Common names: Afrikaans names of species: D. carolinense, D. vogtsii : klipvygie, rotsvygie; D. floribundum : skaapvygie; D. herbeum : witbergvygie; D. macellum : rooibergvygie
This predominantly summer rainfall genus has long been overlooked as a garden plant. Growth forms vary vastly and showy flowers are produced over long periods, thus making them ideal rockery subjects, while some species form low, dense clumps and are more suitable as groundcovers in shady spots. Some species found naturally at higher altitudes can withstand northern hemisphere winters without having to be nurtured in a glasshouse.
The name of the genus is derived from the Greek words delos, visible, and sperma, seed, alluding to the capsules which have no covering membranes, thus exposing the seed once the capsules are open. However, covering membranes are reduced to a ledge in many species , a character that is not confined to Delosperma but is shared with the genus Trichodiadema (which can be easily distinguished by its 'crown of thorns' on the leaf tips).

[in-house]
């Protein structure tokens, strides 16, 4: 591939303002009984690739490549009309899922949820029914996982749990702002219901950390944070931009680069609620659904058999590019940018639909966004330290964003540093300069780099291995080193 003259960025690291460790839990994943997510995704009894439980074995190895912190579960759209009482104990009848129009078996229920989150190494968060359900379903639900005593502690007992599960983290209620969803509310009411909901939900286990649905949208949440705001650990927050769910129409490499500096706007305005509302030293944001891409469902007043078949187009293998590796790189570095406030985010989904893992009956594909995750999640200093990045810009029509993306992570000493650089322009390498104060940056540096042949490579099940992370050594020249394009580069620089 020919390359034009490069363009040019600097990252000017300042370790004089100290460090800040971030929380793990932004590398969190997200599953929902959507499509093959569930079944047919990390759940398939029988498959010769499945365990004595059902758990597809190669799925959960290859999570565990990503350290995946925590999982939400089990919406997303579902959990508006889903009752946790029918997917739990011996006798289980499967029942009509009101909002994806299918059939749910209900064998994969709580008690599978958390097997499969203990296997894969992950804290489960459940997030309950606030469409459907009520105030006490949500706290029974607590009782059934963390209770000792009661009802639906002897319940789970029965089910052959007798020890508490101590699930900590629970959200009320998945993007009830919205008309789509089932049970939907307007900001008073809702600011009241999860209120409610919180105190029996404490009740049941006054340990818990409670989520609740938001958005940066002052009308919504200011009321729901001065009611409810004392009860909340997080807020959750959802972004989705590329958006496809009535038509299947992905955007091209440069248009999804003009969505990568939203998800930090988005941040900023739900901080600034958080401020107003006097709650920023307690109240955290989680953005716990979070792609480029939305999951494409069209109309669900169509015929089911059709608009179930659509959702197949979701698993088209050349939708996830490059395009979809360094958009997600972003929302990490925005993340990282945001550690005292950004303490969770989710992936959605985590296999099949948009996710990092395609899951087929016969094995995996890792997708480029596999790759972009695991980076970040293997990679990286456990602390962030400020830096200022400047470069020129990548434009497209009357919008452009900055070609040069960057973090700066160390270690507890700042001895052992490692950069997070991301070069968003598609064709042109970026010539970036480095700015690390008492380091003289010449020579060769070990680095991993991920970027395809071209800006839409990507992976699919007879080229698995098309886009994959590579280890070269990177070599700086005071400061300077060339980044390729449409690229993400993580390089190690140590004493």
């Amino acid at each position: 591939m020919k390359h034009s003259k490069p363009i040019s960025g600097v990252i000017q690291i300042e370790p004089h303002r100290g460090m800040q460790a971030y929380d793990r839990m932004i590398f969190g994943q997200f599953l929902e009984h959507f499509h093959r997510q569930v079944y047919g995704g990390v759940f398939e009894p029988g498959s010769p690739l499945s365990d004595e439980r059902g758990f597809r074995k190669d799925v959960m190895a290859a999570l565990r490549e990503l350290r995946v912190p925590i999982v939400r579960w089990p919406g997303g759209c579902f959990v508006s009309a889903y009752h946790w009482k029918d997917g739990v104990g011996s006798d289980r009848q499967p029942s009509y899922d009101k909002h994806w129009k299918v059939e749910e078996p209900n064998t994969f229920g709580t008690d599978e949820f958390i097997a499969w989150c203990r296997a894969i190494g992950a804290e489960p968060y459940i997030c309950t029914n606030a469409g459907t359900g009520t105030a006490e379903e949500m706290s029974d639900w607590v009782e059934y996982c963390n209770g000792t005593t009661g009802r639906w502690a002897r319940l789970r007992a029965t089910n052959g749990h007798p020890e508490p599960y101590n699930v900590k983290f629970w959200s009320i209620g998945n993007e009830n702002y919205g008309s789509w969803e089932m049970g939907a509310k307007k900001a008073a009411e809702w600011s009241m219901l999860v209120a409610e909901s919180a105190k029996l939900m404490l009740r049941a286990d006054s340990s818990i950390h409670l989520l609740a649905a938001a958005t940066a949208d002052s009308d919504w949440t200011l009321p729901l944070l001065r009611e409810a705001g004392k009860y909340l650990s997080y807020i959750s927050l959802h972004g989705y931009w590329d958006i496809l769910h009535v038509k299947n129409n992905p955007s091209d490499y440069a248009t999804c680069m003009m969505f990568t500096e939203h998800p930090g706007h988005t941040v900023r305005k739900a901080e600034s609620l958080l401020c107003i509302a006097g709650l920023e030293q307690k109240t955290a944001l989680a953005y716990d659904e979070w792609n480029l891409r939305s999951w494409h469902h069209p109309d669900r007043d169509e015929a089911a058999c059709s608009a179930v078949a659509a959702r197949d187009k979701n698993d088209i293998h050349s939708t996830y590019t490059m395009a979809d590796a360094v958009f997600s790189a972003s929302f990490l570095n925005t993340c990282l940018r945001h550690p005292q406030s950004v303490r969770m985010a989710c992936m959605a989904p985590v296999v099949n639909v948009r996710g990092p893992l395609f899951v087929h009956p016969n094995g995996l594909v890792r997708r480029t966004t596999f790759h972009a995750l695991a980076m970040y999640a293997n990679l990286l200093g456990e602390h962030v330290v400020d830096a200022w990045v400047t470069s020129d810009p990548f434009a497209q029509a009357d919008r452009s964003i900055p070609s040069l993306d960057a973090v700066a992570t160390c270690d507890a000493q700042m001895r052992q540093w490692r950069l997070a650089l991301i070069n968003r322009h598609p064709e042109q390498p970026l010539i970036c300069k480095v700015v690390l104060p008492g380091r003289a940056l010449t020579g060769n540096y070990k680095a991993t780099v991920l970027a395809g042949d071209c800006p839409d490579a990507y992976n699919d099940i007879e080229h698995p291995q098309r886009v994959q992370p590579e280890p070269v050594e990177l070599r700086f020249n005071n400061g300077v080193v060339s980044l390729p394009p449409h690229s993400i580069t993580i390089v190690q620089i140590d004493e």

Delosperma plants are perennials and can be upright, procumbent, prostrate or even cliff-dwelling. They vary from woody to herbaceous and some even have thick, succulent root systems, while others root at the nodes. Leaves are sessile and vary from flat to cylindrical, the surfaces often grooved and covered with bladder cells or with bladder cells modified to form hairs.
Flowers are borne singly or in clusters and colours vary from white, cream, yellow, orange to various shades of pink and even crimson. Flower size varies greatly and some flowers can reach a diameter of 40 mm ( D. sutherlandii ). Glands are separate.
Flowering times are from August to January, depending on rainfall. The plants often flower sporadically throughout the season if rainfall persists. Flowers open at midday and close again in the late afternoon, but on overcast days they tend to remain closed.
Most Delosperma species are self-compatible where as many other mesemb genera are not, thus only one Delosperma plant can still ensure seed production. Capsules ripen, dry and open to release seed by wetting, a process known as hydrochasty. This is a unique mesemb character and is one of the secrets of the success of the family in southern Africa (Parolin 2001). Though lacking covering membranes, capsules of Delosperma have prominent valve wings and diverging, expanding keels but no closing body (see image of capsule above). Seeds are normally shorter than 1 mm and germinate readily. Delosperma plants may live up to 20 years if treated appropriately.